Just sitting… enjoying the view

“Well now class, what did we learn over summer vacation?” asked nearly every teacher in America. How many times have we heard a variation of that question? It’s a rite of passage from seasonal leisure to those back-to-school, nose-to-the-grindstone cycles of life.

There’s been lots of talk about vacations in recent weeks, especially when it comes to the schedule for the President of the United States. Can you believe it? The Leader of the Free World, taking vacation? With all the chaos heating up around the globe?!

Yes. And I don’t blame the nation’s top taxpayer-funded employee for taking some R&R. Every President has done so, some more than others, but all deserve the time off. Besides, there’s no getting away from the 24/7 since the White House apparatus goes along with the Boss. They are never away from the job, aging before our eyes.

I prefer a well-rested politician (regardless of party) to one who prides him or herself in working sleep-deprived. These are the people who control the nukes, after all. So, rest up, one and all!

Taking the occasional holiday is a good thing, if used strategically and systematically. Still, many Americans pride themselves in the vacation hours they don’t use… as if non-vacation is a badge of honor. But research shows even a short “mental vacation” (or nap) is better than no time off at all.

Sometimes it can seem like too much getaway time works in a counter-productive way. The first day back to work may create a feeling of being drained of all of the benefits… bringing on thoughts of, “Really! Was vacation a good idea?” Again, yes.

Case in point: This year during our annual family gathering at Big Bear Lake (a long weekend during August) I was reminded of all this in a charming, simple moment.

It was early morning and I had just walked out onto a balcony area outside the cabin. It was a nice, tranquil situation…until a little voice surprised me.

There was one of our four-year-old grandsons, ready to share something obviously very important. (I’ll pause while you note, “Mark, you’re too young to have grandkids!” Thank you.)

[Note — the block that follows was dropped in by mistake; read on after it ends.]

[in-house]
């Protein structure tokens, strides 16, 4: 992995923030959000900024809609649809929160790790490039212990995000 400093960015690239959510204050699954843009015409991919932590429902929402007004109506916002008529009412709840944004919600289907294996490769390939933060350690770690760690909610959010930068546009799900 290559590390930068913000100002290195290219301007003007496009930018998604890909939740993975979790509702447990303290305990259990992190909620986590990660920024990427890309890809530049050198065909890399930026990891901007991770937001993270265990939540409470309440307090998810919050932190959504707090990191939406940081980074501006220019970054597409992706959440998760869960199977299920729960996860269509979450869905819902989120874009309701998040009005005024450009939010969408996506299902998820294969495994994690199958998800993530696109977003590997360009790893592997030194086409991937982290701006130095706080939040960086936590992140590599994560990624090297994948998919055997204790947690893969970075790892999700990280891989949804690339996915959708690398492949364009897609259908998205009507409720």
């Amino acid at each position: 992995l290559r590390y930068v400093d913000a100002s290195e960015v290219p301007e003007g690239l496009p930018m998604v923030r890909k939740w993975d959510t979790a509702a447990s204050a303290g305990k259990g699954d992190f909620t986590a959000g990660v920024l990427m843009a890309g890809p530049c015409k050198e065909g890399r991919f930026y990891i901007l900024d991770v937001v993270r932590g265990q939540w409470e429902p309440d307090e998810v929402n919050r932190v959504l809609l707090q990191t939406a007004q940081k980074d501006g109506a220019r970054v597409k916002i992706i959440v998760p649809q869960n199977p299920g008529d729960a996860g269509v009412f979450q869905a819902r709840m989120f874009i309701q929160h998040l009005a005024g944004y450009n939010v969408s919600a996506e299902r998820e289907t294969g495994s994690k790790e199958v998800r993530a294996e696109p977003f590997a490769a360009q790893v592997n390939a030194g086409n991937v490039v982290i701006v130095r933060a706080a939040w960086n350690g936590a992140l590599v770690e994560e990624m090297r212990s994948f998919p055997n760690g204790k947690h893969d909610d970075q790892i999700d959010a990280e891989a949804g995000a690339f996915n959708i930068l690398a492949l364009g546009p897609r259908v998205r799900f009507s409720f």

He looked at me with a sweet smile and said, “Bompa, how about if we just sit here and enjoy the view?”

Enjoy the view. Timeless wisdom, out of the mouths of babes.

The funny thing is, I thought I was doing just that, originally planning to plunk down with some encouraging reading and a hot cup of great coffee. But that little man snapped me into an immediate reassessment of my surroundings. Definitely one of those stop-and-smell-the-roses moments.

The lake suddenly looked a little more blue, the clouds a little more puffy and interesting. There were birds that appeared more varied, the scene more serene. Even the air seemed fresher.

As the wise Mini One climbed up into the “mountain home chic” two-seats-wide rocking chair, we started talking about what we could see out there. A water skier taking an early run across the placid lake surface. A biplane overhead, along with a few unusual bugs floating around the trees. There was a squirrel running on a wire and a woodpecker banging his head against a pine somewhere in the woods.

Suddenly we were joined by The Wise Child’s cousin, insisting on climbing into the now crowded rocker with us, saying that he too wanted to “enjoy the view.”

So much for what I thought the morning would be like. I reflected on that line again: Why don’t we just sit here and enjoy the view.

As I laughed to myself, thinking “OK, God, I get what you’re teaching me here,” the whole situation moved into Charlie Brown mode. The kids began rattling off what certain clouds looked like.

Some looked as if they were racing the others. All we needed was Snoopy … though I believe I may have seen him in a cumulous tower above.

What a marvelous lesson. It immediately sharpened my sense of beautiful creation around me and made it feel like vacation time lasted so much longer. Stress melted away, gratefulness grew.

I also found myself watching the children more closely, enjoying the view of their innocent, eager faces. In my imagination I could see them all grown up, with little ones of their own. It was a stark reminder of how fast time goes by in life.

Enjoy the view, indeed.

Mark Larson


— by Mark Larson

Larson is a veteran Southern California radio/television personality and media consultant. His voice is heard on KPRZ 1210AM, and his weekday talkshow airs 6-9 a.m. on KCBQ 1170AM. Learn more at www.marklarson.com.


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